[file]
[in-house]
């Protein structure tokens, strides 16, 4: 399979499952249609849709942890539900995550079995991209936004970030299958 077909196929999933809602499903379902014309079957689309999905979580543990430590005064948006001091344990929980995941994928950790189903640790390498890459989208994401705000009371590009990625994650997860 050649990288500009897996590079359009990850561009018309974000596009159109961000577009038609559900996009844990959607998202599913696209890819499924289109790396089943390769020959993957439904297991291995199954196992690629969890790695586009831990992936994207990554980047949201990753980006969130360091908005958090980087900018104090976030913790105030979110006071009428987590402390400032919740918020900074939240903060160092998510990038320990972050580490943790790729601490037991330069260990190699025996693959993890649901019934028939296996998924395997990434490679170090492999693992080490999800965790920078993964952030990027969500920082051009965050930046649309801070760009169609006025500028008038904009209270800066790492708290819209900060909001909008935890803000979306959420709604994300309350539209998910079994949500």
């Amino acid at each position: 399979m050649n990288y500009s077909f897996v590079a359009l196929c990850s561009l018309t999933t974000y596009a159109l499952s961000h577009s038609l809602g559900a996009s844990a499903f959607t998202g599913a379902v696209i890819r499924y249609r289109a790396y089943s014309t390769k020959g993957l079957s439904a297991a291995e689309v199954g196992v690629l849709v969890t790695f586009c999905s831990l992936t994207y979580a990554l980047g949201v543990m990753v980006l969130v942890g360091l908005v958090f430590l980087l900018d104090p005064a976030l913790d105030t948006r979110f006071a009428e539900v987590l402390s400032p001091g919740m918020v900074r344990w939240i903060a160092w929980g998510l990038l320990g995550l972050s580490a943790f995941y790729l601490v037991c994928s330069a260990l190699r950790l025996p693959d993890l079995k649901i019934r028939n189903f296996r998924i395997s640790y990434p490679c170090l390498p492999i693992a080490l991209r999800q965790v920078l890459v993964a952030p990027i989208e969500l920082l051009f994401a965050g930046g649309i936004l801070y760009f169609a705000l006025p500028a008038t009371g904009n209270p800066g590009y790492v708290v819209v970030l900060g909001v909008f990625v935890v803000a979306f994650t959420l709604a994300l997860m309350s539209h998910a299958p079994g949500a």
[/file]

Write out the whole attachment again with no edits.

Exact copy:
[in-house]
């Protein structure tokens, strides 16, 4: 399979499952249609849709942890539900995550079995991209936004970030299958 077909196929999933809602499903379902014309079957689309999905979580543990430590005064948006001091344990929980995941994928950790189903640790390498890459989208994401705000009371590009990625994650997860 050649990288500009897996590079359009990850561009018309974000596009159109961000577009038609559900996009844990959607998202599913696209890819499924289109790396089943390769020959993957439904297991291995199954196992690629969890790695586009831990992936994207990554980047949201990753980006969130360091908005958090980087900018104090976030913790105030979110006071009428987590402390400032919740918020900074939240903060160092998510990038320990972050580490943790790729601490037991330069260990190699025996693959993890649901019934028939296996998924395997990434490679170090492999693992080490999800965790920078993964952030990027969500920082051009965050930046649309801070760009169609006025500028008038904009209270800066790492708290819209900060909001909008935890803000979306959420709604994300309350539209998910079994949500």
């Amino acid at each position: 399979m050649n990288y500009s077909f897996v590079a359009l196929c990850s561009l018309t999933t974000y596009a159109l499952s961000h577009s038609l809602g559900a996009s844990a499903f959607t998202g599913a379902v696209i890819r499924y249609r289109a790396y089943s014309t390769k020959g993957l079957s439904a297991a291995e689309v199954g196992v690629l849709v969890t790695f586009c999905s831990l992936t994207y979580a990554l980047g949201v543990m990753v980006l969130v942890g360091l908005v958090f430590l980087l900018d104090p005064a976030l913790d105030t948006r979110f006071a009428e539900v987590l402390s400032p001091g919740m918020v900074r344990w939240i903060a160092w929980g998510l990038l320990g995550l972050s580490a943790f995941y790729l601490v037991c994928s330069a260990l190699r950790l025996p693959d993890l079995k649901i019934r028939n189903f296996r998924i395997s640790y990434p490679c170090l390498p492999i693992a080490l991209r999800q965790v920078l890459v993964a952030p990027i989208e969500l920082l051009f994401a965050g930046g649309i936004l801070y760009f169609a705000l006025p500028a008038t009371g904009n209270p800066g590009y790492v708290v819209v970030l900060g909001v909008f990625v935890v803000a979306f994650t959420l709604a994300l997860m309350s539209h998910a299958p079994g949500a």